As in the US, the gender wage gap is a persistent problem in Israel. However, thanks to ongoing advocacy, strides are being make to lessen – and hopefully even close – the gaps and help women to break the glass ceiling.
At the “Equal Pay: Demanding Change” conference, an oversold crowd turned out on November 19th at Tel Aviv University. The need for the conference was evident. “We planned for 80 people but the hall was filled to bursting; we had to drag in chairs from the hallway,” said Shatil community organizer Shira Eytan, who co-organized the conference. “The relevance was clear.”
Co-sponsored by Israel Women’s Network, Adva Center, the Equal Employment Opportunities Commission at the Ministry of Economics, and Tel Aviv University’s Department of Labor Studies, the conference focused on a project-proposed reform to Israel’s Equal Pay law.
The original law provides recourse for women who feel they are discriminated against at work with regards to pay, but it leaves the burden of proof to the woman in ways that are almost impossible to fulfill, so the law has rarely been used. The reform is meant to turn the law into one that can be applied by holding the employer responsible rather than the employee. It also would take concrete steps toward equalizing wages between women and men in Israel – which are unequal by every measure, despite the fact that the Equal Pay law is 50 years old.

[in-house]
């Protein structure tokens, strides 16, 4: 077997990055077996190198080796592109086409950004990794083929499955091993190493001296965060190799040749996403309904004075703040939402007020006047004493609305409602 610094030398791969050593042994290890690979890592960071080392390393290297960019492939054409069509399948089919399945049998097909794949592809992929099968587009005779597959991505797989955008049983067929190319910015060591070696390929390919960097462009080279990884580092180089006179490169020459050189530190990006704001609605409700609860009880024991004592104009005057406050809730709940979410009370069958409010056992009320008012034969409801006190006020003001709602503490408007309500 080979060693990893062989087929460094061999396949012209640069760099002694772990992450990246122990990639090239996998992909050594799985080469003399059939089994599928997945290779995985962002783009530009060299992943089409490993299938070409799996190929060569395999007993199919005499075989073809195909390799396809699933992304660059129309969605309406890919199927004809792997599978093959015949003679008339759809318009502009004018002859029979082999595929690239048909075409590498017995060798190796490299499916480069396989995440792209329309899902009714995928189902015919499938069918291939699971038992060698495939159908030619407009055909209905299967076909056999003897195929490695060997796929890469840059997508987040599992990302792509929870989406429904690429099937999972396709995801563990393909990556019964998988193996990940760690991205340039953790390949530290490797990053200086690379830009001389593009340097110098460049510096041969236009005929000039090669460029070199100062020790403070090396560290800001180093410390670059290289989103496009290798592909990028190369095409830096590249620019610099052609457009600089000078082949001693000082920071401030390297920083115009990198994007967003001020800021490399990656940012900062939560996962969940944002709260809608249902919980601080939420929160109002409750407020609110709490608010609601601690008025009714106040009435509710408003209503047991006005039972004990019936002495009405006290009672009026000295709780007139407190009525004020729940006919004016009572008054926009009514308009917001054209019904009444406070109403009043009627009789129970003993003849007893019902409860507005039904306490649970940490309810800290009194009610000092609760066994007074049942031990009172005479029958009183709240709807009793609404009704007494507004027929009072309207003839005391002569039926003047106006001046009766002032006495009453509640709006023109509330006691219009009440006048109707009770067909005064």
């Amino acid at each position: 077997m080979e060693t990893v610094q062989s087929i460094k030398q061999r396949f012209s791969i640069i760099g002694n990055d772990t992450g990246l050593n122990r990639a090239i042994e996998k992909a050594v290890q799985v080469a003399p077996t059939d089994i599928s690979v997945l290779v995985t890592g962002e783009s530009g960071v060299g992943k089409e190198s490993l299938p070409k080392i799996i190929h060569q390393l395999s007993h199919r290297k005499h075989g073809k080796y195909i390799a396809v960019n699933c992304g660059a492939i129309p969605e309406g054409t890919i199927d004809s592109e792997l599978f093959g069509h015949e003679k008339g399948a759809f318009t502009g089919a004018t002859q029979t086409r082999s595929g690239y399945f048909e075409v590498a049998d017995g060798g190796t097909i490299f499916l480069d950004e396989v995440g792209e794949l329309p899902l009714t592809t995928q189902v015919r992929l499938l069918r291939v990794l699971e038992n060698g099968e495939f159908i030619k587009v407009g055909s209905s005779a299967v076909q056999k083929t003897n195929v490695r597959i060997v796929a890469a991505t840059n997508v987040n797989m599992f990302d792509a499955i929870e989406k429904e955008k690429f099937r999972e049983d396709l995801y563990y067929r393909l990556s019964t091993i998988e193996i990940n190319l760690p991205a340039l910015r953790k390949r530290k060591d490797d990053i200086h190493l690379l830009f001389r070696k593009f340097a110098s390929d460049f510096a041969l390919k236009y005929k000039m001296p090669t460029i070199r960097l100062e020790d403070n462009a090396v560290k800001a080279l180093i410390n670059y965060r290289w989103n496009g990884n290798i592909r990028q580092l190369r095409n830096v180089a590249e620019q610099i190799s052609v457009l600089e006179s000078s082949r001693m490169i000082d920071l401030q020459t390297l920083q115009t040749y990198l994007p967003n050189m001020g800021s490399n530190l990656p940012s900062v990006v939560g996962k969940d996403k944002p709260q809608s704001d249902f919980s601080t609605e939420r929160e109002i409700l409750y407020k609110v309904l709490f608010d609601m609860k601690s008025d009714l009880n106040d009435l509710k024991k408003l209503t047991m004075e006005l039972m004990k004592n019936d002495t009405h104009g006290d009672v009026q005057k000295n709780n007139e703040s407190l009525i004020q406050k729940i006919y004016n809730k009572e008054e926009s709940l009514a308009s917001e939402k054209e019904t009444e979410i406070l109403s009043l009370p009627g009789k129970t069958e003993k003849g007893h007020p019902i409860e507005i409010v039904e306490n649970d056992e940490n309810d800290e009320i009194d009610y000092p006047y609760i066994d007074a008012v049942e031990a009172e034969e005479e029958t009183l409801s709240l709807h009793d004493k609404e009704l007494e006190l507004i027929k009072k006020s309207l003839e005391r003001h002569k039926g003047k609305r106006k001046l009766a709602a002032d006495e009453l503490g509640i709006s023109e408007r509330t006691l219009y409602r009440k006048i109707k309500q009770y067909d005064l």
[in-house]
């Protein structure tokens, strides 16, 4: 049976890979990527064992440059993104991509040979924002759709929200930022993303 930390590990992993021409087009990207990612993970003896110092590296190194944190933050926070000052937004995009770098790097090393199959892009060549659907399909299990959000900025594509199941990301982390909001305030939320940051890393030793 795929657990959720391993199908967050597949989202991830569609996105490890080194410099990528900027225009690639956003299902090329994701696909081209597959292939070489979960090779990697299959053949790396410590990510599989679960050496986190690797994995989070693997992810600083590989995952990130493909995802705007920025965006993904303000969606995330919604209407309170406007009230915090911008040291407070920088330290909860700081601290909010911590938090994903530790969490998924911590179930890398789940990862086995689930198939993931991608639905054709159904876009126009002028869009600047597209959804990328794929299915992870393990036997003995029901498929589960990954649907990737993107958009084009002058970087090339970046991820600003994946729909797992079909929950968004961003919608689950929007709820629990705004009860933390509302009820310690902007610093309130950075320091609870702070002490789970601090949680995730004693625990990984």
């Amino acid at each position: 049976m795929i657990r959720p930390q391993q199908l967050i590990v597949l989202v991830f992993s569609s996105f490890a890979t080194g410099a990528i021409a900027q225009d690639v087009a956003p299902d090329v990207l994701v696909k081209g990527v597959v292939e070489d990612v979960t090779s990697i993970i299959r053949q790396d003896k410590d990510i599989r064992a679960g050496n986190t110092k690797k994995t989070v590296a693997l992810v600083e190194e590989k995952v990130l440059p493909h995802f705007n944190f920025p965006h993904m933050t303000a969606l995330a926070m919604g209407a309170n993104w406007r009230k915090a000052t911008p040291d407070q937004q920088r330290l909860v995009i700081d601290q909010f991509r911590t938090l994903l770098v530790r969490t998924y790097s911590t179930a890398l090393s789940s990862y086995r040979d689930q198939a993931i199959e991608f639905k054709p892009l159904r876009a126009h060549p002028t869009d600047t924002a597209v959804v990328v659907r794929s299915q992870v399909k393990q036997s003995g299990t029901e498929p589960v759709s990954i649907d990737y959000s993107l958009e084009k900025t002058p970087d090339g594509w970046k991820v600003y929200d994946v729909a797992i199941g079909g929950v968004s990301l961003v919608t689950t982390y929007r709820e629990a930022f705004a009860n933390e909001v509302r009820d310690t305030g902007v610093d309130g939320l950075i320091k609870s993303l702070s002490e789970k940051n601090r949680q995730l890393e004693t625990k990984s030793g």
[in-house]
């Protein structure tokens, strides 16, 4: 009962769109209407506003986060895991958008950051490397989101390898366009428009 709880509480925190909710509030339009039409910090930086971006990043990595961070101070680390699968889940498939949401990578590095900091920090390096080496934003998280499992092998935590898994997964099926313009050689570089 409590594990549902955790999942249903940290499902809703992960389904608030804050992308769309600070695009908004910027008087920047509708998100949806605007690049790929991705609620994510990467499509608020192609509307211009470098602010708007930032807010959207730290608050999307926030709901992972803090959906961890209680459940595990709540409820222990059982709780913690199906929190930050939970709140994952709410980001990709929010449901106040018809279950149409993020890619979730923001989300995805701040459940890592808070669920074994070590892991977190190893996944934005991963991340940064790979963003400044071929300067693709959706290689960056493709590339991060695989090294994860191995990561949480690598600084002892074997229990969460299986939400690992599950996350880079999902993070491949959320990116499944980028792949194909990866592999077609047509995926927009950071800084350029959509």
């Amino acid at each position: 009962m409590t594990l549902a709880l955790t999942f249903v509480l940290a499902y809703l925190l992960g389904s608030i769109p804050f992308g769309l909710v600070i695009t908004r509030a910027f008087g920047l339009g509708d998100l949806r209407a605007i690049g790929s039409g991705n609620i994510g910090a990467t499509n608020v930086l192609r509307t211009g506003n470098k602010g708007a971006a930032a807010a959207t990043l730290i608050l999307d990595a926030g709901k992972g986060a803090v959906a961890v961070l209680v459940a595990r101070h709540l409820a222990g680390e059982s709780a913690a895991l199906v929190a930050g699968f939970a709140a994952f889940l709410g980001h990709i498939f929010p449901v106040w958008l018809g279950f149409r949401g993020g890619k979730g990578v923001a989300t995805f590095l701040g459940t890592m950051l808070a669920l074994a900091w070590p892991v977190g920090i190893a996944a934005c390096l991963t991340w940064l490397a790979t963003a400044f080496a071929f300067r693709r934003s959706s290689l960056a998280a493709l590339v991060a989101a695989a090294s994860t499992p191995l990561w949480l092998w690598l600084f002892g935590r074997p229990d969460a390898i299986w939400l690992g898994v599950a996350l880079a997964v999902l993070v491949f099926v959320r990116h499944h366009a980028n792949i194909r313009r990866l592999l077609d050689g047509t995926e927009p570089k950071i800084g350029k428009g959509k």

New York University professor Paula England, a leading international expert on women, gender and work gave the keynote speech to the 200 conference participants. England, who has been studying gender and labor markets for decades, put the issue of wage gaps in a deeper systemic, global context for the businesspeople, academics, activists, and government officials present.
The conference followed on the heels of an early November Knesset conference, “Divide and Conquer: Why is it Forbidden to Discuss Wages in the Workplace?” sponsored by MK Michal Biran (Zionist Camp) and the Equal Wages Project. Research on gender wage gaps, information on hidden discrimination and wage secrecy, and a look at the proposed legislative reform as well as practical tools for equalizing wages were presented.
The three-year Equalizing Wages in Israel’s Workforce project, about to draw to a close, is funded by the European Union.